I Deal with Imposter Syndrome Daily and I Haven’t Quit Writing Yet


by Meg Dowell


Writing is hard enough. Add imposter syndrome into the mix and it becomes the kind of challenge you have to remind yourself, quite often, is still worth pursuing.

Imposter syndrome is more of psychological phenomenon than an actual syndrome. It is nothing more than a bundle of feelings of inadequacy. But it isn’t just raw self-doubt: these feelings persist even when there’s clear evidence that a person who does not believe they are actually good at what they do is, in fact, very good at what they do.

A student who deals with imposter syndrome may feel he isn’t intelligent even though he has a 4.0 GPA. He might even believe his professors graded too easy or that his classes weren’t challenging.

As you can imagine, dealing with imposter syndrome, as a writer, is pretty much as close to hell as you can get. Yes, I do realize that in admitting I struggle with this, I am simultaneously pointing out that I am a good writer even though, 95% of the time, I don’t believe it. I’m not saying this out of conceit (clearly). I’m just saying that, if I had a formal CV written up, it would contradict my beliefs in my own ability to cram words onto pages and make them sound nice, that’s all.

Every single time I publish something, I’m certain, consciously, that it isn’t any good. AND I DO THIS EVERY SINGLE DAY. There are days I post here and stay off the blog for the rest of the day because I just can’t stand the thought that I’m spewing nonsense onto the internet and potential employers are going to look at it and shake their heads.

Yet I keep doing it. I keep putting myself through this. Why?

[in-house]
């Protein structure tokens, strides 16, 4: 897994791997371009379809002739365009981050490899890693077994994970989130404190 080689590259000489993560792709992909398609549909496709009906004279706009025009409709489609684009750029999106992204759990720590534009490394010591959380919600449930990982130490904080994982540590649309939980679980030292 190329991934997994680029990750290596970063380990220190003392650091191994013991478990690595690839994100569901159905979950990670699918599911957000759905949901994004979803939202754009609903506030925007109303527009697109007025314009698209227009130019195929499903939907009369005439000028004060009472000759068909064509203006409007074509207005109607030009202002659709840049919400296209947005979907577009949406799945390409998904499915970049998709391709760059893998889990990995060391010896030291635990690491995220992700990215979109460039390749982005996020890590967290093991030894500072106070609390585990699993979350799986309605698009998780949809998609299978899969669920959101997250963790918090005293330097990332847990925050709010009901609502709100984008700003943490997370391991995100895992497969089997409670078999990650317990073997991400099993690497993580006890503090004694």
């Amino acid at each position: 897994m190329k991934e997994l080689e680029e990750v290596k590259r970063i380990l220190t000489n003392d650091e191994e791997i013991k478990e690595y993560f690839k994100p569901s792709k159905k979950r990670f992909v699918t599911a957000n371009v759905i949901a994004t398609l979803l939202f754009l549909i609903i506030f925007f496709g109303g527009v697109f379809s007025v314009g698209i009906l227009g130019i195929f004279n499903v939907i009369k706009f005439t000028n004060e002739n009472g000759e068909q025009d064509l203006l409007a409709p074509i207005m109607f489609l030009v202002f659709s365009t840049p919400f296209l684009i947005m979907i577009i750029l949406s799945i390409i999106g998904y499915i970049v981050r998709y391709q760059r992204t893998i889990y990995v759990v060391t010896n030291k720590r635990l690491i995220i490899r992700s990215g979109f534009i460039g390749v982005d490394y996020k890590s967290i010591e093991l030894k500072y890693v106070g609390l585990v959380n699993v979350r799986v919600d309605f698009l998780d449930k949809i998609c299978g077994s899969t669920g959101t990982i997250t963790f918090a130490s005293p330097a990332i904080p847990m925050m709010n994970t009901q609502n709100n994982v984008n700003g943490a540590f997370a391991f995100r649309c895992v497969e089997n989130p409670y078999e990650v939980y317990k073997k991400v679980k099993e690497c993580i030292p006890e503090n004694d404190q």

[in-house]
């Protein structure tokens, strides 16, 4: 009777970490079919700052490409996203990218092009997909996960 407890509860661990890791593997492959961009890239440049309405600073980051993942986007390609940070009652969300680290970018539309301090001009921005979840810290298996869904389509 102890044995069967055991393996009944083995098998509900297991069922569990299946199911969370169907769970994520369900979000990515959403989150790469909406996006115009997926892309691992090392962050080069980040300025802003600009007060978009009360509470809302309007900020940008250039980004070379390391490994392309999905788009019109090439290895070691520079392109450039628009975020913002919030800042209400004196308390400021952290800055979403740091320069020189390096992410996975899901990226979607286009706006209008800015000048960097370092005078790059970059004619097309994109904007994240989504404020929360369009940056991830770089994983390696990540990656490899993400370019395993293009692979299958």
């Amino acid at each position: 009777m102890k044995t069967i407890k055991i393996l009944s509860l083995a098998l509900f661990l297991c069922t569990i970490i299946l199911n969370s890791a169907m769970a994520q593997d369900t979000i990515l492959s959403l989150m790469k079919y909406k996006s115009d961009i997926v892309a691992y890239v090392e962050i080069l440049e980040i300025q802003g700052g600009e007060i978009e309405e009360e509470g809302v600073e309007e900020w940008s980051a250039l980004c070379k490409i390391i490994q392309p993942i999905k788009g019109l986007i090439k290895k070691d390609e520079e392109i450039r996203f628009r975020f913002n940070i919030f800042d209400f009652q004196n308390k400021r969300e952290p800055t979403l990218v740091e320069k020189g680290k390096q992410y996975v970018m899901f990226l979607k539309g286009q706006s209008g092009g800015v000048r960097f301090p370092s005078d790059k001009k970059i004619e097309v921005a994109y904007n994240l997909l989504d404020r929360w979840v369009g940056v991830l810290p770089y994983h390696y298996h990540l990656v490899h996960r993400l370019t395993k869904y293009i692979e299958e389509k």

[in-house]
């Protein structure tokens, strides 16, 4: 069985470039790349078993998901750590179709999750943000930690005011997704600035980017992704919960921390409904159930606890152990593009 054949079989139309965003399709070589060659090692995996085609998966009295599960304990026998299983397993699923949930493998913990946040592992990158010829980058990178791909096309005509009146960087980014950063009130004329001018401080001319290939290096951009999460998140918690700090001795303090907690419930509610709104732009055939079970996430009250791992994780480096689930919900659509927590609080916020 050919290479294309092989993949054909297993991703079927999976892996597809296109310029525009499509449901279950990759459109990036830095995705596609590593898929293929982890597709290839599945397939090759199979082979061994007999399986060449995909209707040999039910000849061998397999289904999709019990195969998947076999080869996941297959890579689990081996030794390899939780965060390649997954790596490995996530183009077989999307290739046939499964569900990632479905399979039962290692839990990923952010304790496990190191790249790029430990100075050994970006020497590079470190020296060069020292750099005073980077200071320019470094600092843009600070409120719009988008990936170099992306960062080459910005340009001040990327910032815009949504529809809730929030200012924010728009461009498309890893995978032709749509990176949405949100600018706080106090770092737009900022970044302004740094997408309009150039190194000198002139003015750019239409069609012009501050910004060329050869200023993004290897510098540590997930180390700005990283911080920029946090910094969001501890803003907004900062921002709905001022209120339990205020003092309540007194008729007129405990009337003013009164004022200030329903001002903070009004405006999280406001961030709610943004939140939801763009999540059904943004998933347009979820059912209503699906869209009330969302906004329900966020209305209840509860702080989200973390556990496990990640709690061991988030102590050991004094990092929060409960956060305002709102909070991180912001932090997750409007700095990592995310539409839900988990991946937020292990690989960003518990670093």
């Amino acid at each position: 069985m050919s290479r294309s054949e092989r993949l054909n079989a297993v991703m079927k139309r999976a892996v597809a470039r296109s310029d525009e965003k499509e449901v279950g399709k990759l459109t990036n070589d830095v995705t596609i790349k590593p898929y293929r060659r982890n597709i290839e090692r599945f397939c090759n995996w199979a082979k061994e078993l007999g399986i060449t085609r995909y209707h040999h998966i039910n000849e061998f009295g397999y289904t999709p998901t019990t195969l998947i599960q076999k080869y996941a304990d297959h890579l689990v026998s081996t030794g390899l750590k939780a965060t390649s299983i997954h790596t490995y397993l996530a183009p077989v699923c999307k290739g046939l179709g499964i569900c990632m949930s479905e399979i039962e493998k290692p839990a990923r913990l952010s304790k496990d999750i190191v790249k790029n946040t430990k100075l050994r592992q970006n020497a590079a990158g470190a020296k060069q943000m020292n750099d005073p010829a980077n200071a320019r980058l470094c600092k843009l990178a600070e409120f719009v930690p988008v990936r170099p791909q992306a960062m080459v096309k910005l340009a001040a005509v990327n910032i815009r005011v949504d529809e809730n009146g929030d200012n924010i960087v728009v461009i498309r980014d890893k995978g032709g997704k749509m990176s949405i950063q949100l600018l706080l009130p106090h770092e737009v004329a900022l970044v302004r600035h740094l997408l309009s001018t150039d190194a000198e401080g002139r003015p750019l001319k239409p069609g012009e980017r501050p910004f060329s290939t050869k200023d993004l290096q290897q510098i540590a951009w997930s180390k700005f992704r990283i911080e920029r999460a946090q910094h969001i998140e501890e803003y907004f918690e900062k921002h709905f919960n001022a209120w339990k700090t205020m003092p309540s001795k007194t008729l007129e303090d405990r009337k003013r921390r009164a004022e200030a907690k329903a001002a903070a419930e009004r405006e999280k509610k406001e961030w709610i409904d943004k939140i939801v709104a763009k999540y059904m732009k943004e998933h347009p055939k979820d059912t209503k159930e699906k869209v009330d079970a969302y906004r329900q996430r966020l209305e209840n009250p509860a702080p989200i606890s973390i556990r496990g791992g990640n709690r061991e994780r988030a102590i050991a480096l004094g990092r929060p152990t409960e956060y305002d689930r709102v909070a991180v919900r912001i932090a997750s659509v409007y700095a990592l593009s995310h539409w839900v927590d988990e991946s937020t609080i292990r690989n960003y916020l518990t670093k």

Not just because it’s my job, though that’s certainly a factor. I think I do it because, like many writers, I am mentally and emotionally unwell when I do not write. Many days, I write because I have to, whether I feel good about what I’m preparing to publish or not. That isn’t to say I don’t want to write, or that I do not enjoy it. Writing something that no one will ever see is one thing. Writing something potentially thousands of people could see is something completely different.

When I publish, I do not do it for myself. I do it for anyone out there who might be reading. Despite the fact that I usually have a hard time believing it when anyone tells me I’m doing a good job or that I’m a good writer, I still believe that I have important things to say. Log onto any social media platform and you will see there are plenty of people out there who care more about making themselves heard than communicating a message well. In a way, I suppose I’m just like them. I do the best I can. I take a deep breath (literally, before hitting ‘post’ every time) and I send things out into the world. I’ve built a wall around myself when it comes to feedback on my writing. If people don’t like it, I can deal. All that matters to me is that it’s out there and it might help someone someday.

Can we get over these feelings? Yes and no. I think the more we do what makes us afraid or uneasy, the easier it gets. I’m fully aware now that I have this problem and sometimes, writing and publishing things anyway is my way of saying, “Ha ha, brain, I win!” I lack confidence in my expertise and ability as a writer. That does not mean I am not allowed to still write. There will always be things I do keep to myself, even if I do write about them, and that is fine. As long as I do not stop myself from publishing something simply because I do not think it is good.